How to grow & care for Paw Paw
Paw Paw or Papaya (Carica papaya) originate from tropical and subtropical climates, so they thrive in warm, frost free areas around Australia. Paw Paw trees are easy to grow, so long as they have a full sun spot, with rich, moist and free draining soil. They grow from 2-5 metres tall and begin producing fruit 12-18 months after planting.
The fruits of Paw Paw trees can be either red or orange fleshed and in the tropics they’ll produce fruit year round. Trees will continue producing fruit productively for 5-6 years. Pick the fruit when they are half ripe and allow them to ripen indoors.
Paw Paw trees can produce female only flowers, male only flowers or they maybe bisexual and produce both male and female flowers. You’ll need 1 male tree for every 7 females for successful fruit production - but if you only want 1 tree, make sure you choose a cultivar that is bisexual (it produces flowers that are both male and female).
Top 5 steps to growing paw paw
- Choose a warm, full sun position, sheltered from strong winds.
- Paw Paws need a free draining soil that’s been enriched with Scotts Osmocote Compost Premium Soil Improver before planting.
- Paw Paw trees can be female, male or bisexual - if you only want to grow 1 tree, make sure you choose a bisexual cultivar so you get fruit production.
- Paw Paws are heavy feeders for apply Scotts Osmocote Plus Organics Citrus & Fruit Plant Food & Soil Improver every 6 months
- Prune Paw Paw trees after they’ve finished fruiting in winter, as they fruit on new growth - pruning will encourage new shoots for the following season's fruit production.
- A potted Paw Paw tree
- Scotts Osmocote Compost Premium Soil Improver
- Scotts Osmocote Plus Organics Citrus & Fruit Plant Food & Soil Improver
- If growing in pots, Scotts Osmocote Citrus & Fruit Potting Mix & Scotts Osmocote Controlled Release Fertiliser: Citrus & Fruit
- Garden shovel
- Wildlife safe crop protection netting
- Defender Pyrethrum Insect Spray
Paw Paw trees prefer a full sun spot that's protected from strong winds. Choose a space with free draining, neutral pH soil and prepare it for planting.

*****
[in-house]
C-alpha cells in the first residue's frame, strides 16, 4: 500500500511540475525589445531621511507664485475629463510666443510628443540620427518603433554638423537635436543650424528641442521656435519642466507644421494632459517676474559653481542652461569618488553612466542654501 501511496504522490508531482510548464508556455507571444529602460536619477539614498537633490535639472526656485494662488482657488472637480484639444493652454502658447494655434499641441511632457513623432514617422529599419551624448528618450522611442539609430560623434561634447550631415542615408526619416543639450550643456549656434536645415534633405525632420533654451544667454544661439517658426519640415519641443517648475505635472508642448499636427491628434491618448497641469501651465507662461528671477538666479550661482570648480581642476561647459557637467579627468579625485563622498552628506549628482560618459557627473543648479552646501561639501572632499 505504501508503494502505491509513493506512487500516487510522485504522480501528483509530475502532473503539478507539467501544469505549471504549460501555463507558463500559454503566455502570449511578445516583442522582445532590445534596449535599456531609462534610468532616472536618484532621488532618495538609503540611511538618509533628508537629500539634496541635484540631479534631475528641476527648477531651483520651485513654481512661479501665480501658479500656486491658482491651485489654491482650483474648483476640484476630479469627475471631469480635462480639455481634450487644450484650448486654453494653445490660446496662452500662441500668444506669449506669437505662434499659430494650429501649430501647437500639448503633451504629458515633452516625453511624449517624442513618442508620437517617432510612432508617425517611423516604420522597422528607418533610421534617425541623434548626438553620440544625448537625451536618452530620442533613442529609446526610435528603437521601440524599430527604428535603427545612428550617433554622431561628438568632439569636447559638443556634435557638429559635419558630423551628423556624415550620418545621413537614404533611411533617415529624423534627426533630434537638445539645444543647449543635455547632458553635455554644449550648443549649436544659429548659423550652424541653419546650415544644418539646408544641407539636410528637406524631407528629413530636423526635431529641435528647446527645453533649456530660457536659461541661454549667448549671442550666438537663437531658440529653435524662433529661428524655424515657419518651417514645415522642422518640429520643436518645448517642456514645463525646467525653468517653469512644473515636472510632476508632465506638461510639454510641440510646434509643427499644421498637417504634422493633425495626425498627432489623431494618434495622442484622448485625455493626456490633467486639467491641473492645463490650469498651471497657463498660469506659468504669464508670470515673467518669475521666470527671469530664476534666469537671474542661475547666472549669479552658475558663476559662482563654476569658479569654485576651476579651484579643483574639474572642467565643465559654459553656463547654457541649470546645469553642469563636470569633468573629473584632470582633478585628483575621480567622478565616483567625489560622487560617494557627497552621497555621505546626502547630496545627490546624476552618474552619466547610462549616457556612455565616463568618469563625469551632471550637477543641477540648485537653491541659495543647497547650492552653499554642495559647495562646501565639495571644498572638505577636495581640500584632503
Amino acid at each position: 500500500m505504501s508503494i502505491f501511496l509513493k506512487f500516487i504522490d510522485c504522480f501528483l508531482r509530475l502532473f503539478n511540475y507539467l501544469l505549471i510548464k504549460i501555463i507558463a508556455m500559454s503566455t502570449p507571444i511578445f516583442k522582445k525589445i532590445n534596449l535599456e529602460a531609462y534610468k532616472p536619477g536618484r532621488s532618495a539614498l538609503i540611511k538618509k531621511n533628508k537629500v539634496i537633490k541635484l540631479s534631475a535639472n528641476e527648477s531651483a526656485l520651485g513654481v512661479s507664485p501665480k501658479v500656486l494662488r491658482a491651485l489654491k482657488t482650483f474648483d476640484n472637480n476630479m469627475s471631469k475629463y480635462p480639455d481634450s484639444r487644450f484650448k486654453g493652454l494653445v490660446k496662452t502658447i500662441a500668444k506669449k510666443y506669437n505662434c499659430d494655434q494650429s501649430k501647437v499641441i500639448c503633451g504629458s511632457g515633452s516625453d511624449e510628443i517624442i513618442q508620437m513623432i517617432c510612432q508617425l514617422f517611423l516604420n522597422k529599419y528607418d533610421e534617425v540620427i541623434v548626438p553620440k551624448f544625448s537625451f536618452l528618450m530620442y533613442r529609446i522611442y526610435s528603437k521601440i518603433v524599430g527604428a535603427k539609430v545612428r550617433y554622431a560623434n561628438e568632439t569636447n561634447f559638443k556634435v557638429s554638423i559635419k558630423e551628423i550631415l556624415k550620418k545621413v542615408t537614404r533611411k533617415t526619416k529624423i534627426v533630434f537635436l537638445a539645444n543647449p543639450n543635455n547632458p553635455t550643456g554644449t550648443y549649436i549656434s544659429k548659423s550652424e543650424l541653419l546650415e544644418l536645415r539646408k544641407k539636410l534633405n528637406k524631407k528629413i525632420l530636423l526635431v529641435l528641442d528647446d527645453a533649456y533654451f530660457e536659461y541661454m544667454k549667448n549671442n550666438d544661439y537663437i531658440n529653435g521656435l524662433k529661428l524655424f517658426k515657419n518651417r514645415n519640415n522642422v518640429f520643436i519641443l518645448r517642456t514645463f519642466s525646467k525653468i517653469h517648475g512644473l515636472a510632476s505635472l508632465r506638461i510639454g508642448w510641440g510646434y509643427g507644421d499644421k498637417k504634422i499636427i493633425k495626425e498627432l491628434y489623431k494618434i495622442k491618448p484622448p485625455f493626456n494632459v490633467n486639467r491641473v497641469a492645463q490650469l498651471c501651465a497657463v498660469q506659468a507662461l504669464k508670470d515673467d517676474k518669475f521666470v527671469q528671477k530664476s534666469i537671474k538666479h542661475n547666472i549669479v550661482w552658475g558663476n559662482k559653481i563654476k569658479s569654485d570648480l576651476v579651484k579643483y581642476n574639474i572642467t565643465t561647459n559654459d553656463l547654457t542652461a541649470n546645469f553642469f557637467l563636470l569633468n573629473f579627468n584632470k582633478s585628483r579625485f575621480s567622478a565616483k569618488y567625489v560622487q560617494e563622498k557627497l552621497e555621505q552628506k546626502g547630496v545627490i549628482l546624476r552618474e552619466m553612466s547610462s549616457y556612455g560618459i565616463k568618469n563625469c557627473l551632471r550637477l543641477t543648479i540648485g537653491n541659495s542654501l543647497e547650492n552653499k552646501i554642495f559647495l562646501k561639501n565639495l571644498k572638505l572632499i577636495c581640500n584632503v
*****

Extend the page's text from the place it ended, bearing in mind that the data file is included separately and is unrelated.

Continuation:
Prepare the soil for planting by digging a hole that’s twice as wide as the root ball of your tree and the same depth.
Loosen the soil at the bottom of the hole and mix Scotts Osmocote Compost Premium Soil Improver and Scotts Osmocote Plus Organics Citrus & Fruit Plant Food & Soil Improver through the original soil.
Planting in the garden
Potted Paw Paw trees can be purchased year-round, but they are best planted in winter when the trees are dormant and less likely to suffer from transplant shock.
Plant your Paw Paw tree at the same depth it was in the pot. If needed, create a mound in your prepared planting hole to sit the root ball on so it’s at the correct height.
Firm down the soil around the roots of your newly planted Paw Paw tree and water in well. Top dress around the tree with an open organic mulch to suppress weeds and retain moisture.
Paw Paw trees will need regular watering during the warmest months of the year, but they don’t like soggy, waterlogged soil.
Planting in pots
Choose dwarf or compact Paw Paw varieties to grow in pots. Find a pot or container with good drainage that’s at least 60cm wide and the same depth. An old half-wine barrel with drainage holes added is an ideal size. Fill your pot with a premium potting mix like Scotts Osmocote Citrus & Fruit Potting Mix before planting your Paw Paw tree into the centre of it.
Firm down the soil around your new tree and water it in well to settle its roots in.
Mulch the top of the soil in the pot to retain moisture and ensure the pot can be easily watered during the summer months.
Paw Paws are best picked from the trees once they are half ripe - cut them from the tree with sharp scissors or secateurs once 50-75% of their skin has changed to orange/red. Then leave them on the bench inside to completely ripen.
Most Paw Paw trees will begin producing fruit within 12 months of planting and they’ll continue to productively grow fruit for 5-6 years.
You may need to securely net your trees to protect the crop from hungry birds and other animals. Once the fruits have formed, use a wildlife safe, 4mm hole or smaller white netting that’s pulled tightly over the tree and secured around the truck or set up a frame structure over the tree so you can easily place the net over this.
Pests & Diseases & General Care Advice
If Queensland Fruit Fly are a pest in your area you may need to net with insect exclusion netting once the fruit have started to form.
Paw Paw trees should be pruned in winter to encourage new growth - aim to remove any broken, crossing or diseased branches and then lightly prune the whole tree to keep it at a manageable height.
Fertilise in spring and again in autumn with Scotts Osmocote Plus Organics Citrus & Fruit Plant Food & Soil Improver or Scotts Osmocote Controlled Release Fertiliser: Citrus & Fruit if you’re growing in pots.
Mites and aphids can infest new paw paw growth, keep an eye out for distorted new leaves or mottled patterns on the leaves. If mites or aphids become a problem on spray with Defender Pyrethrum Insect Spray to control them.
In hot and humid weather, fungal diseases can be a problem for Paw Paw trees. Remove any dead or diseased leaves/branches and try to improve airflow around the tree to reduce the risk of fungal diseases.